But for today I want to post a few reflections from my first meeting as the official photographer-in-residence for the Presbytery of New Hope. It’s the first time I’ve been given license carte blanche as a paparazzi, and – apart from being a lot of hard work – it changed the way I experienced the gathering.
My purpose – from 8:20 in the morning through around 3:00 in the afternoon – was simply to observe. I was not hired as a writer, but as a “looker.” We have talked before in this space about how telling a story changes the way we take photographs, and this became especially true as I knew ahead of time that my images are going to become a slide show… but without the benefit of my commentary.
On the Presbytery of New Hope web-site (a major redesign is going to be rolled out later this week and – hopefully – feature some of my images), I’m going to tell the story of yesterday’s meeting with pictures alone. At my blog – right here – I’m limiting myself to three of four pictures, but you do get to read my words.
WORSHIPPING COMMUNITY: Yesterday, on the campus of Covenant Presbyterian Church in Durham, I experienced the deep blessing of being part of a community of believers, preachers and elders who are committed to the ministry of reconciliation as outlined in 2 Corinthians.
This means that anyone who belongs to Christ has become a new person. The old life is gone; a new life has begun! And all of this is a gift from God, who brought us back to himself through Christ. And God has given us this task of reconciling people to him. For God was in Christ, reconciling the world to himself, no longer counting people’s sins against them. And he gave us this wonderful message of reconciliation. So we are Christ’s ambassadors; God is making his appeal through us. We speak for Christ when we plead, “Come back to God!” – 2 Corinthians 5:17-20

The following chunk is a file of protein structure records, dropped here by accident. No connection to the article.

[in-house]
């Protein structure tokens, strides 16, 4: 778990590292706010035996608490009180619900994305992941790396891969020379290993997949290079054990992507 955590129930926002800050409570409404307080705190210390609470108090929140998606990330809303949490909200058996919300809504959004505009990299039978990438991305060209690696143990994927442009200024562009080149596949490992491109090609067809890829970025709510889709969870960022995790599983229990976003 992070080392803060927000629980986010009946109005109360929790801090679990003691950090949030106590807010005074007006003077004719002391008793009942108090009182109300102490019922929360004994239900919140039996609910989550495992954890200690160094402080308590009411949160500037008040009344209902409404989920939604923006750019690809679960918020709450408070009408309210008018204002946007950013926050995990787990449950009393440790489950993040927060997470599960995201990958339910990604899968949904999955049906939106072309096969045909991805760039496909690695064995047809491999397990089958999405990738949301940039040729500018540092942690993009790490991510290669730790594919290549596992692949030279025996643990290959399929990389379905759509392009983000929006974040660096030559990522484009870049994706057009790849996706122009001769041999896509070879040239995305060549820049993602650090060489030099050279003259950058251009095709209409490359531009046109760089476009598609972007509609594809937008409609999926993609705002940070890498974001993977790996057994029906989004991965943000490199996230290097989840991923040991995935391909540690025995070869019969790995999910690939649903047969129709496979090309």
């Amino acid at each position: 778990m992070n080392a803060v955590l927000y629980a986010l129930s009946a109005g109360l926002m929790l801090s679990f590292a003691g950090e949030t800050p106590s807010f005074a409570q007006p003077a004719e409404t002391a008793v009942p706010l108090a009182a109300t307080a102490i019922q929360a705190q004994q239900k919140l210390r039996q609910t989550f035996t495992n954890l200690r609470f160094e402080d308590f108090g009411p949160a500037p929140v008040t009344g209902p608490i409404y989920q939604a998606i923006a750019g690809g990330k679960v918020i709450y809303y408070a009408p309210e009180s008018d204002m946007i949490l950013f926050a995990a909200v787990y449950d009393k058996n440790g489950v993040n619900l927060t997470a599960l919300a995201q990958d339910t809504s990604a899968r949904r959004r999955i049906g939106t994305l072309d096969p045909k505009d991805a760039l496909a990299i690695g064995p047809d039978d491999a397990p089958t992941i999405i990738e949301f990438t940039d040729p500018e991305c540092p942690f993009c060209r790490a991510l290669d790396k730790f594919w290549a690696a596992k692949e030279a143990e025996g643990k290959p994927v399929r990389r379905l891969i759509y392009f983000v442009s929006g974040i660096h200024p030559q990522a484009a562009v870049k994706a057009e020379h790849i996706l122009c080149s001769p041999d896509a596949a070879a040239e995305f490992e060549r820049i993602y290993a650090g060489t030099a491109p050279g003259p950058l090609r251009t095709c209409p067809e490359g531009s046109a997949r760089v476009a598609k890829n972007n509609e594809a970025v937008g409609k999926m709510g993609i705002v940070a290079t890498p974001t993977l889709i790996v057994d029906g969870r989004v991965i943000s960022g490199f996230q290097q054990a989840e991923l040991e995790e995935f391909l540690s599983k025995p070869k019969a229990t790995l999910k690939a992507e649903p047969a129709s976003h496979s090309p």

The day began – as everything we do as the body of Christ must – in the context of worship. 280 preachers and elders gathered to celebrate God, to confess Jesus, and to renew their commitment to sharing “this wonderful message of reconciliation” with the world we have been called to reach with the gospel.
That’s it, right there. Take a good look. This is the Presbyterian Church. This is the denomination that has been much maligned in recent years by people who want to steer the conversation away from the ministry of reconciliation and toward the politics of cultural differences.
So for me, a professional observer, yesterday’s joyous, exuberant celebration of ministry together was a beautiful and encouraging experience of unity and love.
I am so thankful to be a member of the Presbyterian Church (USA), and to be trusted with the opportunity to use my gifts to advance God’s message of reconciling love via the ministries of this dynamic, God-saturated, Christ-centered, Spirit-filled church.
And all God’s people said…. “Amen.” – DEREK
Derek has published seven books in the past decade (you can find them at https://www.amazon.com/Derek-Maul/e/B001JS9WC4), and there’s always something new in the works.
Before becoming a full-time writer, Derek taught public school in Florida for eighteen years, including cutting-edge work with autistic children. He holds bachelor’s degrees in psychology and education from Stetson University and the University of West Florida.
Derek is active in teaching at his church: adult Sunday school, and a men’s Bible study/spiritual formation group. He enjoys the outdoors, traveling, photography, reading, cooking, playing guitar, and golf.